These five steps were not applied evenly throughout China, but a tailored approach to applying these measures was taken in different provinces, based on the prevalence of infection. In a province where there are no cases, universal precautions and public mobilisation will be appropriate, but in one where there is sustained community transmission, the more powerful of these interventions (suspension of mass gatherings and movement restrictions) will be needed. In order to gauge the level of community transmission, testing should be applied liberally to samples from the Influenza-like Illness surveillance system (the ILI sentinel system) but also opportunistically on suspicious cases presenting in general practice or ambulatory settings.
Prepare for an outbreak
Even as these containment measures were proving successful, China still prepared and is preparing still for the possibility of larger numbers of cases. Lessons for Malta include:
- President Xi Jinping and Premier Li Keqiang took personal responsibility and leadership for the response. A Joint Prevention and Control Task Force repurposed to the whole machinery of government and all government departments were required to make the fight against the virus their top priority.
- Collective action by the population is essential. In China it is inspiring to see the thousands of health care workers and volunteers mobilised to the front line in Wuhan. It is also important to note the acceptance by the population and community grid system (a form of neighbourhood watch) to monitor and enforce quarantine. Clear guidelines are available: for landlords, for business owners, for hotel managers, and all the population, from taxi drivers to security guards are informed of their part in the battle.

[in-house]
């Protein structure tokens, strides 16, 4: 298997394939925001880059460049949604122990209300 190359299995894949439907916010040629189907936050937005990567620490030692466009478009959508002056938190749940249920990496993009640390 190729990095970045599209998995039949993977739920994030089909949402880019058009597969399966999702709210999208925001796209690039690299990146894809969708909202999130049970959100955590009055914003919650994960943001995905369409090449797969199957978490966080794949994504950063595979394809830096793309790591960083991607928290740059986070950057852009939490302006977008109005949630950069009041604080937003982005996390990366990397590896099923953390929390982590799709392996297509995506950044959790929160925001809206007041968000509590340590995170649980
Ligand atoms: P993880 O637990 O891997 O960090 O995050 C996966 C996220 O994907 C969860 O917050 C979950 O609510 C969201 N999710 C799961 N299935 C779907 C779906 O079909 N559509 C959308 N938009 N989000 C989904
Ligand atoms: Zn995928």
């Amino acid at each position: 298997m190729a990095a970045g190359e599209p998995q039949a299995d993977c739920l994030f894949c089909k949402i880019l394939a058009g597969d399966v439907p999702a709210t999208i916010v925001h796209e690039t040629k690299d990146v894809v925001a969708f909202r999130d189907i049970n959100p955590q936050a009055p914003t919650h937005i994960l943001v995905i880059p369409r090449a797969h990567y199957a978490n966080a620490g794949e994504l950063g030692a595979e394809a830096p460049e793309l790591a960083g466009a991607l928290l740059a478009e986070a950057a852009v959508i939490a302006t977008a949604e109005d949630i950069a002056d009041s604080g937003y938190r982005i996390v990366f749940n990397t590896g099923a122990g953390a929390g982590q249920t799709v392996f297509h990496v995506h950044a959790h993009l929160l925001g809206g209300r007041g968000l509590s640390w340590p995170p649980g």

- While the measures taken to contain the epidemic have been available since the Middle Ages, China’s approach to them has been highly technological. Big data has been deployed to track cell phones and to monitor quarantine. Artificial Intelligence has been deployed in the diagnosis of CT scans. Virtual hospitals and telemedicine have been used to reduce the number of routine visits that people have to make for other reasons to hospital.
- Given that severe and critical cases may take three to six weeks to recover or die, in a community outbreak there will be high demand for oxygen, for ventilation, and the occupancy of intensive care beds will be prolonged. The availability of life support (beds and ITU staff) for prolonged periods will be one of the determinants of case fatality.
- Throughout all this, access to health care expertise is essential, and the protection of health care workers through strengthened infection prevention and control procedures is essential. Indeed, evidence in China suggests that many of the HCWs infected acquired the virus earlier on, when possibly the use of personal protection and universal precautions may not have been as rigorous.
- The Novel Coronavirus Pneumonia Emergency Response Epidemiology Team. The Epidemiological Characteristics of an Outbreak of 2019 Novel Coronavirus Diseases (COVID-19). China CDC Weekly, 2020, 2(8): 113-122. http://weekly.chinacdc.cn/en/article/id/e53946e2-c6c4-41e9-9a9b-fea8db1a8f51
- WHO-China Joint Mission on COVID-19. Report of the Joint Mission. WHO (Geneva). 2020. https://www.who.int/docs/default-source/coronaviruse/who-china-joint-mission-on-covid-19-final-report.pdf
- WHO Technical Guidance Website: https://www.who.int/emergencies/diseases/novel-coronavirus-2019/technical-guidance